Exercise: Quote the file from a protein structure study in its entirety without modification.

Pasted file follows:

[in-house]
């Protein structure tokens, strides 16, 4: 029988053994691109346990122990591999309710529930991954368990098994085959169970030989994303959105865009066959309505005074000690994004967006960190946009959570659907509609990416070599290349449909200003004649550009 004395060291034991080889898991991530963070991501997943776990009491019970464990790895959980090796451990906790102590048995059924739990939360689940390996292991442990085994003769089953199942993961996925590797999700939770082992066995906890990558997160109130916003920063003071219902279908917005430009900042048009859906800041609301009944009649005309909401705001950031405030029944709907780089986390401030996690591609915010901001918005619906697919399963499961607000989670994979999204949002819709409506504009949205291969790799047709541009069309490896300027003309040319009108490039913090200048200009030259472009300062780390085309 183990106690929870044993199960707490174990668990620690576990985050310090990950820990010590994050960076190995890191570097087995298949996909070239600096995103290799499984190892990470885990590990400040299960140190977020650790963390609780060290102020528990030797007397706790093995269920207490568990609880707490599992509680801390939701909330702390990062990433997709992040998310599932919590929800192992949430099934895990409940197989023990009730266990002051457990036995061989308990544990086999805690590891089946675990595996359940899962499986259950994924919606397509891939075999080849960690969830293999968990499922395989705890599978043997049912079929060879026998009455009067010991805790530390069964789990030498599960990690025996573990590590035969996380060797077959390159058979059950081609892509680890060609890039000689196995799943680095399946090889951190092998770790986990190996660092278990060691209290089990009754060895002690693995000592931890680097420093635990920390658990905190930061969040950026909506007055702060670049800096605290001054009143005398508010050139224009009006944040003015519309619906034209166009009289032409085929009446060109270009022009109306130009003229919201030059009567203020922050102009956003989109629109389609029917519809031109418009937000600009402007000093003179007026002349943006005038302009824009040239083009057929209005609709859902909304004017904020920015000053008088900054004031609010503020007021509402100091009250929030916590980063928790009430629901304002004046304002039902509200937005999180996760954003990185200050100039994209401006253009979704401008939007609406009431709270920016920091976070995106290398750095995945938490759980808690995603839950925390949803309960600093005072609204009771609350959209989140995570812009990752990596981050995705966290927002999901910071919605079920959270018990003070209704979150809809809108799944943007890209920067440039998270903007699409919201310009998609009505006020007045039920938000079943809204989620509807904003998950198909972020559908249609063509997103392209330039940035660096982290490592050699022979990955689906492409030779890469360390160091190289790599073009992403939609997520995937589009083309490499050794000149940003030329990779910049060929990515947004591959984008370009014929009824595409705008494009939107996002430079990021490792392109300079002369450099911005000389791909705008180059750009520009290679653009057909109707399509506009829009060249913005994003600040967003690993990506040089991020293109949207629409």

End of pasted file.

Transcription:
[in-house]
């Protein structure tokens, strides 16, 4: 029988053994691109346990122990591999309710529930991954368990098994085959169970030989994303959105865009066959309505005074000690994004967006960190946009959570659907509609990416070599290349449909200003004649550009 004395060291034991080889898991991530963070991501997943776990009491019970464990790895959980090796451990906790102590048995059924739990939360689940390996292991442990085994003769089953199942993961996925590797999700939770082992066995906890990558997160109130916003920063003071219902279908917005430009900042048009859906800041609301009944009649005309909401705001950031405030029944709907780089986390401030996690591609915010901001918005619906697919399963499961607000989670994979999204949002819709409506504009949205291969790799047709541009069309490896300027003309040319009108490039913090200048200009030259472009300062780390085309 183990106690929870044993199960707490174990668990620690576990985050310090990950820990010590994050960076190995890191570097087995298949996909070239600096995103290799499984190892990470885990590990400040299960140190977020650790963390609780060290102020528990030797007397706790093995269920207490568990609880707490599992509680801390939701909330702390990062990433997709992040998310599932919590929800192992949430099934895990409940197989023990009730266990002051457990036995061989308990544990086999805690590891089946675990595996359940899962499986259950994924919606397509891939075999080849960690969830293999968990499922395989705890599978043997049912079929060879026998009455009067010991805790530390069964789990030498599960990690025996573990590590035969996380060797077959390159058979059950081609892509680890060609890039000689196995799943680095399946090889951190092998770790986990190996660092278990060691209290089990009754060895002690693995000592931890680097420093635990920390658990905190930061969040950026909506007055702060670049800096605290001054009143005398508010050139224009009006944040003015519309619906034209166009009289032409085929009446060109270009022009109306130009003229919201030059009567203020922050102009956003989109629109389609029917519809031109418009937000600009402007000093003179007026002349943006005038302009824009040239083009057929209005609709859902909304004017904020920015000053008088900054004031609010503020007021509402100091009250929030916590980063928790009430629901304002004046304002039902509200937005999180996760954003990185200050100039994209401006253009979704401008939007609406009431709270920016920091976070995106290398750095995945938490759980808690995603839950925390949803309960600093005072609204009771609350959209989140995570812009990752990596981050995705966290927002999901910071919605079920959270018990003070209704979150809809809108799944943007890209920067440039998270903007699409919201310009998609009505006020007045039920938000079943809204989620509807904003998950198909972020559908249609063509997103392209330039940035660096982290490592050699022979990955689906492409030779890469360390160091190289790599073009992403939609997520995937589009083309490499050794000149940003030329990779910049060929990515947004591959984008370009014929009824595409705008494009939107996002430079990021490792392109300079002369450099911005000389791909705008180059750009520009290679653009057909109707399509506009829009060249913005994003600040967003690993990506040089991020293109949207629409």